Dangerous storms to threaten central US with wind, hail and tornadoes this week
This spring's first prolonged, multi-day stretch of dangerous severe storms in the central and southern Plains will continue to unfold through Wednesday.
It will be important for residents and people traveling in areas from Texas to Iowa to prepare for the effects of destructive thunderstorms through Wednesday, including obtaining a working weather radio; setting up severe alerts on a charged cell phone; securing outdoor objects; knowing where to find a safe place at home, school and in the workplace; and making sure to stay up to date on local watches and warnings.
The first round of severe storms ignited on Monday afternoon with isolated storms from western Texas through central Nebraska.
The threat of severe weather will shift eastward on Tuesday, focusing on portions of eastern and southern Nebraska, Kansas, northern Missouri and much of Iowa.
"Large hail, damaging winds and tornadoes will be the main threats with these storms," said AccuWeather Meteorologist Brett Rathbun.
Any storms could produce wind gusts up to 70 mph, in addition to large hail and several inches of rainfall in a short period of time.
Whiles a few storms are likely during the early and middle part of the afternoon, the bulk of the severe weather is not likely until after 4 p.m. local time on Tuesday.
Residents in Omaha, Nebraska; Des Moines, Iowa; and Kansas City will be under the threat of severe weather, including a heightened threat of urban flooding.
Anyone traveling through this area on Interstates 90, 80, 70 and 35 should avoid traveling through any storms and seek shelter in a sturdy building if threatening weather approaches. Flooded areas should be avoided in the aftermath of the storms, as well.
Rathbun elaborated that a more isolated severe threat will be present farther south across Oklahoma and Texas.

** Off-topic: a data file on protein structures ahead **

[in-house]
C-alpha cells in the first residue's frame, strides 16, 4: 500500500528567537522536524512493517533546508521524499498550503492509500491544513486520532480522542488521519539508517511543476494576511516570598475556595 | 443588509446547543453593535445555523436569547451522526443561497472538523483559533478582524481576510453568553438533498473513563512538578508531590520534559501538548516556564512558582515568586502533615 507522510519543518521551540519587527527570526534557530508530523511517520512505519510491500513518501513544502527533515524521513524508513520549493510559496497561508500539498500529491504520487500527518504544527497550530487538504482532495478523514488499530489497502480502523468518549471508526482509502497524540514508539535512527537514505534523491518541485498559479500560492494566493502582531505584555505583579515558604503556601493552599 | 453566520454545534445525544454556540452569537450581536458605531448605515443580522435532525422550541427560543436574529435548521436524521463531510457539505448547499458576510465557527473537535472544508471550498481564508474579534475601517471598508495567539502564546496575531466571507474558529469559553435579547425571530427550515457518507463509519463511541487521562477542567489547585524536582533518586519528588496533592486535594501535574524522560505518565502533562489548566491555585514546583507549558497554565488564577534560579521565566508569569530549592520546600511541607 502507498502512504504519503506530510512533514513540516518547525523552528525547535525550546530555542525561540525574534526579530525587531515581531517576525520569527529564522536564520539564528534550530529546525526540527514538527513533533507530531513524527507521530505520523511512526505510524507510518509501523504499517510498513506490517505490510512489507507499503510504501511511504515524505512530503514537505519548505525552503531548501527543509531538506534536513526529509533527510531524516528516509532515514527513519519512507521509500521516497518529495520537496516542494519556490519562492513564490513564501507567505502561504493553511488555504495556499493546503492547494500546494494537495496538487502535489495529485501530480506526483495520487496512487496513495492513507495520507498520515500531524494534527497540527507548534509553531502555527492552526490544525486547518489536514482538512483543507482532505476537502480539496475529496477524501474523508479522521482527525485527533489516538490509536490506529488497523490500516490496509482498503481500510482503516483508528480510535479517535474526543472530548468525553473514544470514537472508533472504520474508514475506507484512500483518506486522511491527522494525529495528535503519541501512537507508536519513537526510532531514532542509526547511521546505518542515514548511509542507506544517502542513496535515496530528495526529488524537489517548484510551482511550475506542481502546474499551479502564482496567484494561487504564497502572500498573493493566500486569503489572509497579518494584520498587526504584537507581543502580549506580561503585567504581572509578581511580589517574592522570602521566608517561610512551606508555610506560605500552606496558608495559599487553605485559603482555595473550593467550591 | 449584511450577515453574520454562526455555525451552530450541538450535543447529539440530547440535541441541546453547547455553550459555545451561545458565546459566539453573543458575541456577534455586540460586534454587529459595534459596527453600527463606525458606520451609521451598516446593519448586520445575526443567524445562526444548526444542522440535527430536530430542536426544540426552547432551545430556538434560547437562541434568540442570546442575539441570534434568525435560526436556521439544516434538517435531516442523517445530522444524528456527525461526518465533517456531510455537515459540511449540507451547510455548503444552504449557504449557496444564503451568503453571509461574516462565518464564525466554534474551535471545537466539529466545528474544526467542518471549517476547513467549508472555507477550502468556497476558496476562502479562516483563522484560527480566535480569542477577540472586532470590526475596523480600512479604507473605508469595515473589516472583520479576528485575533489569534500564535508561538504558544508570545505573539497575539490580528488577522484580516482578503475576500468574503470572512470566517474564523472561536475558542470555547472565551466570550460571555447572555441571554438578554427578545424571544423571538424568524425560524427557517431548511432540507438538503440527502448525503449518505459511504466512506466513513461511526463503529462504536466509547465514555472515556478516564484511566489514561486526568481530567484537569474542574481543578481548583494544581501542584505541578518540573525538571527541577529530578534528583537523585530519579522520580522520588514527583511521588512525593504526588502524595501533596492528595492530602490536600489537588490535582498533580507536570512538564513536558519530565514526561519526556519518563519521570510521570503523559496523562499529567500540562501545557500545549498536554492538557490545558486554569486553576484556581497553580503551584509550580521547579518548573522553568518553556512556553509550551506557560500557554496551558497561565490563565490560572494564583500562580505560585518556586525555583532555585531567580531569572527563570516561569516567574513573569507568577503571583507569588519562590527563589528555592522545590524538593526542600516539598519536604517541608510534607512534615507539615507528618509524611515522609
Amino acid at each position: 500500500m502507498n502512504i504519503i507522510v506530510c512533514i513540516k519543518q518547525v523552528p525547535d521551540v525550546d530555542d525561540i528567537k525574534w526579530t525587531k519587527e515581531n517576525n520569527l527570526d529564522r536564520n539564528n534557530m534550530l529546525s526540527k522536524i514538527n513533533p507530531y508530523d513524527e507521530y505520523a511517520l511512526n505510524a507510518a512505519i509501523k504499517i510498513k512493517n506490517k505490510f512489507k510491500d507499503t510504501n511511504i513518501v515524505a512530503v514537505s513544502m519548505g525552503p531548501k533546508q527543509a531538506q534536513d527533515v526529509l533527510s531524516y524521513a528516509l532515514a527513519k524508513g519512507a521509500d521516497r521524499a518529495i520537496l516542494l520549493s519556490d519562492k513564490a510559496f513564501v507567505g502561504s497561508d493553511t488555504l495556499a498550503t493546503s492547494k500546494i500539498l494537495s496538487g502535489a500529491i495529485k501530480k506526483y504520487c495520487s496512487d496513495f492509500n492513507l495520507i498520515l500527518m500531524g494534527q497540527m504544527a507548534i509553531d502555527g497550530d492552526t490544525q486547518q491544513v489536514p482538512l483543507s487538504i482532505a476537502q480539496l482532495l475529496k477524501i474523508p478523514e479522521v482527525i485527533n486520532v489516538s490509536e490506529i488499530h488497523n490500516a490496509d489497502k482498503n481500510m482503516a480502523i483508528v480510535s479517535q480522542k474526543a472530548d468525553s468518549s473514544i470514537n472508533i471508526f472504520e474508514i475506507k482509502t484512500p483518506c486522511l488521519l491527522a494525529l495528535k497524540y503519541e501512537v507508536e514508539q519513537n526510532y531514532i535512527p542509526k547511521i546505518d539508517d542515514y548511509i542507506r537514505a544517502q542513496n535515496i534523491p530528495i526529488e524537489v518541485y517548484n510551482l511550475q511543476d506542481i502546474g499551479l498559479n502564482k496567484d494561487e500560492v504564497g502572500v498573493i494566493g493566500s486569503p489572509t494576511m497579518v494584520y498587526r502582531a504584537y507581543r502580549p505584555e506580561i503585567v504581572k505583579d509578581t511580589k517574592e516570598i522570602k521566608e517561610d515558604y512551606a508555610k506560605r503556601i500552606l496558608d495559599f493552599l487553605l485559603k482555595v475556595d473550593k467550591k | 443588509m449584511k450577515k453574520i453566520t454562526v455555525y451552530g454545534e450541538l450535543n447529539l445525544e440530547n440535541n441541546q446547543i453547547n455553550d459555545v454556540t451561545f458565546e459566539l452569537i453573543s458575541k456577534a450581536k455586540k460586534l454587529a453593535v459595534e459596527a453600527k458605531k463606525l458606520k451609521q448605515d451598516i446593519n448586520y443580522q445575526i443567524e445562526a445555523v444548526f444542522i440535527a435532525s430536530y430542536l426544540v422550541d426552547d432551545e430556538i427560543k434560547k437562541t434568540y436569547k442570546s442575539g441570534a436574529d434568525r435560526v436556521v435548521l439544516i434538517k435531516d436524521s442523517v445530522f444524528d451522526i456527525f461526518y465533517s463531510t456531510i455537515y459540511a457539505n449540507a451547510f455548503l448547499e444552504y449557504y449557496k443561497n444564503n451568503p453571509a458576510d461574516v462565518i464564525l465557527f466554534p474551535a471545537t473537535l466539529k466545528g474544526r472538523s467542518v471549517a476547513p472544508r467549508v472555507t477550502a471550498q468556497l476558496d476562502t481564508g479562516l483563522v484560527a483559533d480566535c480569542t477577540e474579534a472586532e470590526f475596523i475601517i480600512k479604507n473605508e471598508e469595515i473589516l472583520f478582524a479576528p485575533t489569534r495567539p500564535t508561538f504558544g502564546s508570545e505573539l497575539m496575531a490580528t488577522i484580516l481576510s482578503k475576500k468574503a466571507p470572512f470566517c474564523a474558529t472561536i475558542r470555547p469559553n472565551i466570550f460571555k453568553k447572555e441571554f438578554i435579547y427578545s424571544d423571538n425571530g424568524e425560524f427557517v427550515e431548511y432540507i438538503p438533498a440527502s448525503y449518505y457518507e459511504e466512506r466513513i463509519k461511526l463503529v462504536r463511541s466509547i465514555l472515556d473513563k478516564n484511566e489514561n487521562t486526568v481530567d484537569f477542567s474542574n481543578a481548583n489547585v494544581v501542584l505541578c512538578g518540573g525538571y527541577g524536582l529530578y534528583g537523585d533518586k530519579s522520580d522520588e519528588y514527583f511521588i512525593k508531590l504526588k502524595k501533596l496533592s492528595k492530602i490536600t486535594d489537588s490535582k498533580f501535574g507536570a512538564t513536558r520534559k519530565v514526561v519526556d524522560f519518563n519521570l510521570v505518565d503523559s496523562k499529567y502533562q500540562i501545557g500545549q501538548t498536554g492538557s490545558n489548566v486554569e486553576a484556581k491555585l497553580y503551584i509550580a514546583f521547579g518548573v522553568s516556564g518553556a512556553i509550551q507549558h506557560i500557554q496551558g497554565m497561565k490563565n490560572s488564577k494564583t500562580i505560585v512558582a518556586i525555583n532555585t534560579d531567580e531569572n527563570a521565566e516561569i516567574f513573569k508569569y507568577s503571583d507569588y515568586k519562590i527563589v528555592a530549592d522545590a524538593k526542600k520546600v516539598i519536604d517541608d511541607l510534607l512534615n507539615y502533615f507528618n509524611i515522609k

"Hail will be the primary threat with the storms farther south, although locally damaging winds and flash flooding will also be a concern," he said.
Conditions will again be prime for severe weather across many of the same places on Wednesday, in addition to a wide swath of the central and southern Plains.
"The severe threat each day this week will largely depend on the effect of lingering clouds and thunderstorms from leftover complexes of thunderstorms the previous night," Rathbun said.
Regardless, anyone who experiences severe weather on Tuesday should prepare for a similar threat on Wednesday.
Heat surging into the southern Plains at midweek will fuel the year's first round of widespread severe weather, making "Wednesday the most likely day in which Oklahoma could receive its first tornado of the 2018 season," Rathbun said.
It will be imperative for everyone in the affected area to stay up to date on local watches and warnings and to take the proper precautions when severe weather threatens.
Similar to Tuesday, the severe weather risk on Wednesday will not likely ramp up until after 4 p.m. local time and may continue through the evening.
The risk for severe weather will shift eastward and is forecast to extend from Texas to the lower Great Lakes region on Thursday.Report a Typo
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